There are a number of MFE programs, but if I'd advise against them. The trouble is that if you get something like an MBA, Masters of Finance, Masters of applied math, Masters of statistics, Masters of computer science, then you aren't tied to quantitative finance.

I know of very few MFE's personally. They do get jobs, just not in my neck of the woods. Most of the people I know of with masters degrees have CS masters and worked in something non-financial before making the jump to financial programming.
 
  • #36
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Depending on the state of the economy when you apply, you may only get one or two interviews from different firms.
That's not usually the situation. Most large firms are confederations of different groups, and it's not uncommon in some firms to be interviewed by two different groups at the same time. Also, if you blow one interview, there is usually a six months waiting period before you get another shot.

There are about ten or so large investment banks, but they each have dozens of groups internally. There are *thousands* of hedge funds.

It happens that with my current employer, I got my job after my third try (with a gap of one or two years between interviews).

Therefore it's crucial that you prepare well, as you may not get the opportunity to use the first few interviews you get as mere "practice".
The problem is that your first few interviews are going to be practice anyway. No matter how hard or how much you prepare, there is a big difference between reading about riding a bicycle and doing it, and you should expect your first two or three interviews to go badly. It's part of your education.

Also for Ph.D.'s, the reason what finance is attractive is that the jobs exist. If you have to go through insane hoops to get a job in finance, than you are better off looking elsewhere.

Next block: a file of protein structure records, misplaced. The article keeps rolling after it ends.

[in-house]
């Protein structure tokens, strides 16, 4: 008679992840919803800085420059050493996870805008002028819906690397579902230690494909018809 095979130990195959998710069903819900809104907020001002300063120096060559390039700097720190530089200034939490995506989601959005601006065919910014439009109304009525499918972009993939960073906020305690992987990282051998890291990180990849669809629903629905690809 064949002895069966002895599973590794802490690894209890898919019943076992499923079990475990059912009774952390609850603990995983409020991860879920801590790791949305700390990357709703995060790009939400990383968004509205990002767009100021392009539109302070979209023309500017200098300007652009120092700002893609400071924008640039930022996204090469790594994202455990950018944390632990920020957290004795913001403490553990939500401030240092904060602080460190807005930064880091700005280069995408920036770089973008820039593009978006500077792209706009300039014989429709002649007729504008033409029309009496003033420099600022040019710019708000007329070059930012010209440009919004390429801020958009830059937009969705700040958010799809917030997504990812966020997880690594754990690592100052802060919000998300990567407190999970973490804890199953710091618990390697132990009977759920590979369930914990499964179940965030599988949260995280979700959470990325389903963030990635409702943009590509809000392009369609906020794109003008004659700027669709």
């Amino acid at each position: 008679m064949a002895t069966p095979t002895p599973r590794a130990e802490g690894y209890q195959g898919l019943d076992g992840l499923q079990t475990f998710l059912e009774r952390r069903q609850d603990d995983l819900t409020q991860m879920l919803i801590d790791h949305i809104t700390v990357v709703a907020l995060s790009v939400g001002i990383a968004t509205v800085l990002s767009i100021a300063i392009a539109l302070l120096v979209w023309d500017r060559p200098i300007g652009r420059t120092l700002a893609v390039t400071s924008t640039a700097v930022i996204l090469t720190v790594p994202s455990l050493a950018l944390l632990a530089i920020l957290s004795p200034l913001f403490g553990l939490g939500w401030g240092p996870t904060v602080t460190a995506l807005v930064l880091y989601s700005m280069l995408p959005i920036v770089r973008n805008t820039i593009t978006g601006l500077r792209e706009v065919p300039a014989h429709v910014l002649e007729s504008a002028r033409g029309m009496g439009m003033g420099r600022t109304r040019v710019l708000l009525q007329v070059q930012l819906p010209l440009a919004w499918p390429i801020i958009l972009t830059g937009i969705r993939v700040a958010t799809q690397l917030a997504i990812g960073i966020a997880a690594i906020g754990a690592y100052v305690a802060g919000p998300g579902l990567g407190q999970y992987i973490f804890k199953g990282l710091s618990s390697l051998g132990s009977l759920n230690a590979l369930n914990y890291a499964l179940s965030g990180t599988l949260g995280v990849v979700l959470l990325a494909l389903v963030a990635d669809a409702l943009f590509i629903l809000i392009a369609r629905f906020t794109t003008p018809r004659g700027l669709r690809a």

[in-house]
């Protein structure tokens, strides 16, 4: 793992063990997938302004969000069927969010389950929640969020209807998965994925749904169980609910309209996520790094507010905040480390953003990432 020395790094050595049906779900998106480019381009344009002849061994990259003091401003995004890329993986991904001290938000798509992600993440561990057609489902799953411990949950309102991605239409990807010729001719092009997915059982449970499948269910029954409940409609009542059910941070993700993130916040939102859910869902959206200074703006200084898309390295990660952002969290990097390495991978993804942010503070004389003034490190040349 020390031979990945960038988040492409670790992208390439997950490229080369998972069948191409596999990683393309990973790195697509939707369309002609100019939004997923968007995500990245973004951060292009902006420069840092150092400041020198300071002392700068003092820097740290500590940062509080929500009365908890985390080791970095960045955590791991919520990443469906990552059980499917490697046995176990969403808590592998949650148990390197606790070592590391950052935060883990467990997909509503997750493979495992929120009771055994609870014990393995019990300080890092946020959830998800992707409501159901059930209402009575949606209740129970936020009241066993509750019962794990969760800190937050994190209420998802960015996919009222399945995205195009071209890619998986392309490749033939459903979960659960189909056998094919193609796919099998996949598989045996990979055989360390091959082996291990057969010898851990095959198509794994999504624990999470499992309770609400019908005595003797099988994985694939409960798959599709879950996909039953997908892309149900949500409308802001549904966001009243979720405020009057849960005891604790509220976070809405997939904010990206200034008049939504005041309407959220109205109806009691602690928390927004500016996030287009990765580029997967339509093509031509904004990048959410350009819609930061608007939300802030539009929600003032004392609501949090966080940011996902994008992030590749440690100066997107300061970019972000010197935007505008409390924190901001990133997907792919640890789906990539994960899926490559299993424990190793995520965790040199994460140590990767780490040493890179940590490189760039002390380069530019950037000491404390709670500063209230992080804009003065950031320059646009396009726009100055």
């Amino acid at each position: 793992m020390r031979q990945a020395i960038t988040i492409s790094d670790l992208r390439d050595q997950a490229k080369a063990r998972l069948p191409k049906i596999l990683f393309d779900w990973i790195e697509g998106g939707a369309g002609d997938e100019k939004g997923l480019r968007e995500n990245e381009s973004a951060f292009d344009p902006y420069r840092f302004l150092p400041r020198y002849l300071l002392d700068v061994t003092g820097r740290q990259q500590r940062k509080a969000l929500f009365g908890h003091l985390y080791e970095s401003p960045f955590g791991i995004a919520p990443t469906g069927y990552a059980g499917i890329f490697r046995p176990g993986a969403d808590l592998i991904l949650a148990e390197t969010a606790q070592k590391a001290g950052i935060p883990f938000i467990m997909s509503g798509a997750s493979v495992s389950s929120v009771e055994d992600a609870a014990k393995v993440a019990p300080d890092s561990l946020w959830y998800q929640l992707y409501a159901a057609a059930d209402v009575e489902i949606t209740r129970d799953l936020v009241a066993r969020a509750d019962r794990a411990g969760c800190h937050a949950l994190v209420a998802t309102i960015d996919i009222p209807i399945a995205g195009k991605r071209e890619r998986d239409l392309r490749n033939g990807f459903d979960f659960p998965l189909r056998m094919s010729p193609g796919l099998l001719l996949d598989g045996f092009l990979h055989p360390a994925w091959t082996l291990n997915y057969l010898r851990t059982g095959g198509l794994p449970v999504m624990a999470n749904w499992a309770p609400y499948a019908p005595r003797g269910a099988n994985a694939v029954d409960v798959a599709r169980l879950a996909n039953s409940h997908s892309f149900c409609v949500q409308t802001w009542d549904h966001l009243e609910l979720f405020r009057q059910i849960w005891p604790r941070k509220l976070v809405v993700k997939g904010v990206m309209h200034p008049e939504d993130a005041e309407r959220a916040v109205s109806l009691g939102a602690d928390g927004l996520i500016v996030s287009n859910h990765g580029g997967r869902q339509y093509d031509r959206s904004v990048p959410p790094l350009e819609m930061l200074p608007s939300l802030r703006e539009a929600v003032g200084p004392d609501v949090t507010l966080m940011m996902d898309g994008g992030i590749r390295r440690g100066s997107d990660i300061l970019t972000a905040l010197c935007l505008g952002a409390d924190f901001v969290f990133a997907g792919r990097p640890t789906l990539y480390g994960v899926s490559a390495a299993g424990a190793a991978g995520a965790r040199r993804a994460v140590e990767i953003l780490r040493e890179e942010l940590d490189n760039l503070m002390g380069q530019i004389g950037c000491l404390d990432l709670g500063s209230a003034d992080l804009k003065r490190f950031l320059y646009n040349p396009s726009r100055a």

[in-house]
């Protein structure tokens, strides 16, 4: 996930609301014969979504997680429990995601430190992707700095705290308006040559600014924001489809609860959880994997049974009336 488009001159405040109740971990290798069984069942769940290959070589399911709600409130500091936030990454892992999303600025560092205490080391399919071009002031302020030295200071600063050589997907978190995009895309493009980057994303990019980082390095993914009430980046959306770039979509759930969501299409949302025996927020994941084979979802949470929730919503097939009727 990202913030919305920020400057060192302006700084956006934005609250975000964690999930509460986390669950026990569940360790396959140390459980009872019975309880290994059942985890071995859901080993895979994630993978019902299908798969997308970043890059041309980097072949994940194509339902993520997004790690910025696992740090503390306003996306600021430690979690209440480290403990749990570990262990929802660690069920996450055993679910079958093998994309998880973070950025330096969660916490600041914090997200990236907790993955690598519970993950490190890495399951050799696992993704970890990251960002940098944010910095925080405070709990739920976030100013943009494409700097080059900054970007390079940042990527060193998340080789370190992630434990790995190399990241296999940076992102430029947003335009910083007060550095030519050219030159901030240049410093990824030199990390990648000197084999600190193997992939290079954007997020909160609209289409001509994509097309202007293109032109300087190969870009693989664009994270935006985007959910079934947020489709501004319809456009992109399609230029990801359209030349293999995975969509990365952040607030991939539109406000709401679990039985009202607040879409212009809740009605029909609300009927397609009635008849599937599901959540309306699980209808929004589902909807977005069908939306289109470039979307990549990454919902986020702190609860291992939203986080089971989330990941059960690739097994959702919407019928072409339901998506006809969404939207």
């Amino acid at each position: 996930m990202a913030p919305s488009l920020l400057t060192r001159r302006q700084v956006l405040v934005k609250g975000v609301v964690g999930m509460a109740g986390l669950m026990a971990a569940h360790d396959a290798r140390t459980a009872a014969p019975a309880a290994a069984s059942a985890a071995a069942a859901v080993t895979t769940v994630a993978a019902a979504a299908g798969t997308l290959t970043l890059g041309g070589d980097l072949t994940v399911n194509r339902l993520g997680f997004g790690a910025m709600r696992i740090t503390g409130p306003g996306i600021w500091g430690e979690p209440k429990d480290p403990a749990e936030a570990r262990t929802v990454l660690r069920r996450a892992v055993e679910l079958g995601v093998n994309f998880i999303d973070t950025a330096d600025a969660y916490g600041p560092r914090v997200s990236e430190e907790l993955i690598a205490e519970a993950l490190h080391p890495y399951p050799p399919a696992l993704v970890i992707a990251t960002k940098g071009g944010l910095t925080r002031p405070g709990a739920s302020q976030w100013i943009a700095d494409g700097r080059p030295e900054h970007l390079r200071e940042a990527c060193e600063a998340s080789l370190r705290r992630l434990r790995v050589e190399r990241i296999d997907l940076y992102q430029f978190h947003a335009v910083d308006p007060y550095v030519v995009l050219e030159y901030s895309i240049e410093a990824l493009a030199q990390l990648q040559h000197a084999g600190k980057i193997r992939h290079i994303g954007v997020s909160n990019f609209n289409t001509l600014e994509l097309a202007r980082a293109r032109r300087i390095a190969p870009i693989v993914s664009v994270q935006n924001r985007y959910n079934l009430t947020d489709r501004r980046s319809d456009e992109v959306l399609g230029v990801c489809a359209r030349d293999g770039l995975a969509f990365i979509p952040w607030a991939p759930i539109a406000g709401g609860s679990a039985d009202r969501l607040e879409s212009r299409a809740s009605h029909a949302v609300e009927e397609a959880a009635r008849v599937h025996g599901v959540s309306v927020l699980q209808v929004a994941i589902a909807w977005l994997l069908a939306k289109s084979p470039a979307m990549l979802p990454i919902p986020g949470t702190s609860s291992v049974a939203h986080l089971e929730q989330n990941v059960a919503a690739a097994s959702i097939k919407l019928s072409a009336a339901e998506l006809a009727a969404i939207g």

• #37
atyy
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Quantum finance: path integrals and Hamiltonians for options and interest rates by Baaquie

Path integrals in quantum mechanics, statistics, polymer physics, and financial markets by Kleinert

Physics of finance: gauge modelling in non-equilibrium pricing by Illinski

Also Illinski's book is worth getting even if you aren't going finance, because the first few chapters have the most readable explanations of fiber bundles that I've ever seen.
How interesting to see these recommended by someone who works in finance! I came across the first two when trying to learn stochastic processes for biology, and wondered if real finance people use this. Illinski's title sounds interesting, I'll definitely take a look.
 
  • #38
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I came across the first two when trying to learn stochastic processes for biology, and wondered if real finance people use this.
It's complicated, because what types of math gets used changes from year to year. One thing that is educational is to compare Baaquie's 2004 book with his 2009 book. The math techniques that were used in 2009 are somewhat different than in 2004. One suggestion that I have is to read these sorts of things as "history books." Reading a text from 2004 will give you an idea of the math techniques that were used in 2002, which may or may not be related to anything anyone is doing in 2011.

One reason that finance books have surprisingly readable explanations of math is that traders will not use (nor should they use) math that they do not understand, so there is a lot of pressure to try to explain what you are trying to do.

In the last few years, monte carlo has been really popular, because

1) computers are a lot faster in 2009 than they were in 2002
2) people are much more suspicious of complex equations in 2009 than they were in 2002. One good thing about monte carlo is that it's easy to explain.
 
  • #39
atyy
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It's complicated, because what types of math gets used changes from year to year. One thing that is educational is to compare Baaquie's 2004 book with his 2009 book. The math techniques that were used in 2009 are somewhat different than in 2004. One suggestion that I have is to read these sorts of things as "history books." Reading a text from 2004 will give you an idea of the math techniques that were used in 2002, which may or may not be related to anything anyone is doing in 2011.

One reason that finance books have surprisingly readable explanations of math is that traders will not use (nor should they use) math that they do not understand, so there is a lot of pressure to try to explain what you are trying to do.

In the last few years, monte carlo has been really popular, because